If you were waiting to see who the Democratic and Republican candidates would be before you decided how to register for Kentucky’s May primary election, you’ve waited too long.
The deadline for changing your party affiliation was Dec. 31 of last year.
Chances are you didn’t know that, because the state doesn’t give it much publicity, and most party officials probably would rather you didn’t know. That allows them more control of their membership.
Some control is reasonable. “Raiding,” which consists of voters of one party crossing over to vote for the weakest candidate in another party’s primary — to give their own party’s nominee an advantage in the later general election — is a problem in open primary states. So is allowing independents (unaffiliated voters) to tilt a party’s primary in states where only those who are registered as “non-partisan” can wait until election day to decide which party’s primary to vote in.
Parties are organizations that expect their members to adhere to a general political philosophy or set of tenets. It is unfair and unreasonable for their nominees to be chosen by members of another party, or no party at all, who don’t share the party’s values.
Given, however, that party loyalty is not as strong as it was even a generation ago, there should be some reasonable accommodation of those who want to base their votes on “the person, not the party,” or whose political beliefs change because of rapidly changing circumstances.
It used to be that most people were Republicans or Democrats because that’s what their families were, and they remained members of the same party all their lives. But that hasn’t been true for a long time, and those who make the rules must accept the new reality.
Kentucky is the only state that requires citizens to settle on a party affiliation so long before a primary. Iowa and New Jersey require voters to register their party status in December, but both of those states have early nomination contests, in January and February, respectively.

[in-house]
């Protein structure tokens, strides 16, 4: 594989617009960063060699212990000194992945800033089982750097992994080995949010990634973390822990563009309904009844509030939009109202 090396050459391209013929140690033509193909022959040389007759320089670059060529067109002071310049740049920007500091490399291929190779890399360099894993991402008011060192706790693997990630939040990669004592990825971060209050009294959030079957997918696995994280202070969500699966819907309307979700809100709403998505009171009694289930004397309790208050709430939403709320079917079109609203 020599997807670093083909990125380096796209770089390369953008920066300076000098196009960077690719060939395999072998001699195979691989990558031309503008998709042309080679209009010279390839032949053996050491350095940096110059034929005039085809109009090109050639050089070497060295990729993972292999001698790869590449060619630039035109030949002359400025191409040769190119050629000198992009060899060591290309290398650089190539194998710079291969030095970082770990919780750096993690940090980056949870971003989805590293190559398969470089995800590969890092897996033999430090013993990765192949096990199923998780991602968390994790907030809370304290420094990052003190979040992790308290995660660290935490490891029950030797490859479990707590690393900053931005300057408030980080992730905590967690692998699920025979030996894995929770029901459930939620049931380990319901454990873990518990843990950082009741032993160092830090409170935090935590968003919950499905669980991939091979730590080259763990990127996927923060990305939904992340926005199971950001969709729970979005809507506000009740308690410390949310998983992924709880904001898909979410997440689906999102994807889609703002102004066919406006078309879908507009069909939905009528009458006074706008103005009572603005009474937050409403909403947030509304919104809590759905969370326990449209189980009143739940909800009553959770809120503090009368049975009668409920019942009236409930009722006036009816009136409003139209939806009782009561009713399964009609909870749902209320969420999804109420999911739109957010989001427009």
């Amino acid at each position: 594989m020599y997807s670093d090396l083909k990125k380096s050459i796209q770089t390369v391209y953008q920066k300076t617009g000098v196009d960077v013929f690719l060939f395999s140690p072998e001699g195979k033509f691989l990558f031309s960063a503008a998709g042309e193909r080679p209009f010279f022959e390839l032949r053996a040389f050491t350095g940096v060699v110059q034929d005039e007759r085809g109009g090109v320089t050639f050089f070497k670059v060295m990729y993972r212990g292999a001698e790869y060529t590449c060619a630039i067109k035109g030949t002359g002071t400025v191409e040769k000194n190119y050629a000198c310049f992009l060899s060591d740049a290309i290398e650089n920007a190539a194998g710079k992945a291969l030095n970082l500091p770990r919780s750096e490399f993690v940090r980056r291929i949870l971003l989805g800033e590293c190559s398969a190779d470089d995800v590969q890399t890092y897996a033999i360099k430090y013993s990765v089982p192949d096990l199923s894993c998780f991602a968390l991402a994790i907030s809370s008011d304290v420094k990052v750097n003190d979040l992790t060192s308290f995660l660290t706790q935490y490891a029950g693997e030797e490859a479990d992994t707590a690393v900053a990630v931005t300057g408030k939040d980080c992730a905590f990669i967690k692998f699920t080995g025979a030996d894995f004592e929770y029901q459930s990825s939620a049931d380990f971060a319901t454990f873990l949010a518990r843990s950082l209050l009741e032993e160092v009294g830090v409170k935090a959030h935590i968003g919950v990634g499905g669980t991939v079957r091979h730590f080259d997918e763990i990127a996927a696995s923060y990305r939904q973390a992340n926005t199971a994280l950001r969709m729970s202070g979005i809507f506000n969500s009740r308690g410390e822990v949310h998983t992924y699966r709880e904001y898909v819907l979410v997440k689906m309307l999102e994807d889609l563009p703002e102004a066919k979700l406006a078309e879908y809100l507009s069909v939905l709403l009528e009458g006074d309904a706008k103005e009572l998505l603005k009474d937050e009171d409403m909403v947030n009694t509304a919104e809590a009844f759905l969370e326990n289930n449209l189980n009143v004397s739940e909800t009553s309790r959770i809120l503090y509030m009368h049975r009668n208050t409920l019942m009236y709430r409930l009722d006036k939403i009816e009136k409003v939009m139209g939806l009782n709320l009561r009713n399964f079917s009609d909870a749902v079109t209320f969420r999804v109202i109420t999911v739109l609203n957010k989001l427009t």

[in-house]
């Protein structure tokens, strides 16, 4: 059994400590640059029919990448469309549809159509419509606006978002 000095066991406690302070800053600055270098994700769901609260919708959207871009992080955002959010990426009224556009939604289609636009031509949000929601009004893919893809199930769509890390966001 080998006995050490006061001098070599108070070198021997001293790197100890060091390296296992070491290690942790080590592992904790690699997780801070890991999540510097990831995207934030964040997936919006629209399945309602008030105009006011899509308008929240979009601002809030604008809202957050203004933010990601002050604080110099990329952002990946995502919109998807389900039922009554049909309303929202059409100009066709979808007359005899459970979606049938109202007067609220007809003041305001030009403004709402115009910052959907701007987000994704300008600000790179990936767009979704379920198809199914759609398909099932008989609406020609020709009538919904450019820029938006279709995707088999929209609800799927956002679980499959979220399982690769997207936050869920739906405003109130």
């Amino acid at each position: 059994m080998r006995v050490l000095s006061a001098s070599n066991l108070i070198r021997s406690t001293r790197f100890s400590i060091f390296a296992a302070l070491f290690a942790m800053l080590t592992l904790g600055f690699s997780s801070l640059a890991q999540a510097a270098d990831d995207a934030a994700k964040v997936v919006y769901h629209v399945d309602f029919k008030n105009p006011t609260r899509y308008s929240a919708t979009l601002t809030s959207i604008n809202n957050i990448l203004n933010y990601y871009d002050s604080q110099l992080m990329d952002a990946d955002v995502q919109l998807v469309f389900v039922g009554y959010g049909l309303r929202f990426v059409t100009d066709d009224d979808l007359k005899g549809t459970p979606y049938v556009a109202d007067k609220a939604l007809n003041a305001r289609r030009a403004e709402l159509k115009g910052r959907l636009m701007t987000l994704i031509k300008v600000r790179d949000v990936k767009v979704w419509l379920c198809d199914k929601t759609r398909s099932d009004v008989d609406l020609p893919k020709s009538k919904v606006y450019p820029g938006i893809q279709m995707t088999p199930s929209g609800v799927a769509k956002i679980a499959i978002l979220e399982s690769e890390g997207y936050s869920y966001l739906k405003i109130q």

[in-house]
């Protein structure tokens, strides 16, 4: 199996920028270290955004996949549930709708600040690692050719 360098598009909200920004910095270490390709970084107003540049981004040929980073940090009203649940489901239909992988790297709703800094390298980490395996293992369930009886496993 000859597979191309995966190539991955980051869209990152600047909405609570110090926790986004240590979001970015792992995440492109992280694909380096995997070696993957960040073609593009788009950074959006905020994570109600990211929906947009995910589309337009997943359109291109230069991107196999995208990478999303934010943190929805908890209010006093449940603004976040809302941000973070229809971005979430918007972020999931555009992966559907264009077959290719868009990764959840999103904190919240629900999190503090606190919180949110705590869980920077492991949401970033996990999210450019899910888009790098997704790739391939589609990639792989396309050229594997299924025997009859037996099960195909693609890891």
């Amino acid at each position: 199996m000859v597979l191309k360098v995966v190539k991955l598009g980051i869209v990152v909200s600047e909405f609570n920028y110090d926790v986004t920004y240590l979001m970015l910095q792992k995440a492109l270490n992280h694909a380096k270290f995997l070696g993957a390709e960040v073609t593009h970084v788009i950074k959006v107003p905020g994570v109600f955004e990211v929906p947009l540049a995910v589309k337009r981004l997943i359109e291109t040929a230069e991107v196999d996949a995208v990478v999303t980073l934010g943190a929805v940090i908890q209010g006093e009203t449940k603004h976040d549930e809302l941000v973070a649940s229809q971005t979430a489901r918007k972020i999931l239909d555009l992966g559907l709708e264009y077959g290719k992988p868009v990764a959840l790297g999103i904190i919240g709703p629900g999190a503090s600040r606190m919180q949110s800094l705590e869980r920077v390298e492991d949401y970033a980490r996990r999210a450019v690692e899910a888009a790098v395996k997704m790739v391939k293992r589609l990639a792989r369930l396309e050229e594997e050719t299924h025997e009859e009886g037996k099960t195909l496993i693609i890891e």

Kentuckians must decide on their party almost five months before they actually go to the polls. That’s absurd.
In most states, people can register to vote 25 to 30 days before the primary and choose their party status at that time.
Kentucky voters can also register about a month before the primary if they are doing so for the first time, or because they’ve changed their address, or for any other reason except changing their party affiliation.
The most egregious factor in Kentucky’s primary system is that candidates don’t have to register to run until late January — nearly a month after the voters have chosen which party’s primary they’ll vote in.
Consequently, voters often don’t know who their party’s candidates will be when they choose a party.
That should be unacceptable to everyone who believes in the basic republican principles of open government, informed decision-making and free choice.
In this session of the state legislature, we would encourage lawmakers to propose a bill making the final date for changing one’s party the same as that for changing one’s address or registering for the first time — about a month before the primary.
There is no good reason that it should be different.